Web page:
When Labour last came to Brighton for its annual conference, I sat in a studio listening to people who had faced abuse because they were Jewish. I heard statements recorded at a fringe event suggesting it was fine to question whether the Holocaust had ever happened. As leader of the city's council, I had to act. I wrote a letter saying Labour would not be welcome back in Brighton if it failed to sort out its issues with anti-Semitism. Two years on, I have been forced out of the party I loved. But Labour's dark problem remains.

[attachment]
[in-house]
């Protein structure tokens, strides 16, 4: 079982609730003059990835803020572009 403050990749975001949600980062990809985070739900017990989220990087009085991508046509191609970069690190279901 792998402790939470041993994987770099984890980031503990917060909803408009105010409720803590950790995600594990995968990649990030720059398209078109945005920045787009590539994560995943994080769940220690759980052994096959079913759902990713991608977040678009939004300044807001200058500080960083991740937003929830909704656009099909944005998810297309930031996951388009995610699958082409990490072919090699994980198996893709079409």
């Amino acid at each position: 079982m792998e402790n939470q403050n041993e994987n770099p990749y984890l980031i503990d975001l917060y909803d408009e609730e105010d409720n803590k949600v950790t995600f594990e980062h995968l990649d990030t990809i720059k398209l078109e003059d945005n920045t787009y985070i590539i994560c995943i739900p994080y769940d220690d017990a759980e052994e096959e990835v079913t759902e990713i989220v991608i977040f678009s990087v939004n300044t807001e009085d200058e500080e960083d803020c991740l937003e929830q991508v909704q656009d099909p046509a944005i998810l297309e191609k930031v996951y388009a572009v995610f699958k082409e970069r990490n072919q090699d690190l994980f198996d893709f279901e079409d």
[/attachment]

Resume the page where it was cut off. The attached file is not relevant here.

The backlash against my message was swift and took me by surprise. I had been a member of the party for a quarter of a century. Perhaps I was naïve, but Jeremy Corbyn's vow to root out racism made me feel I was helping.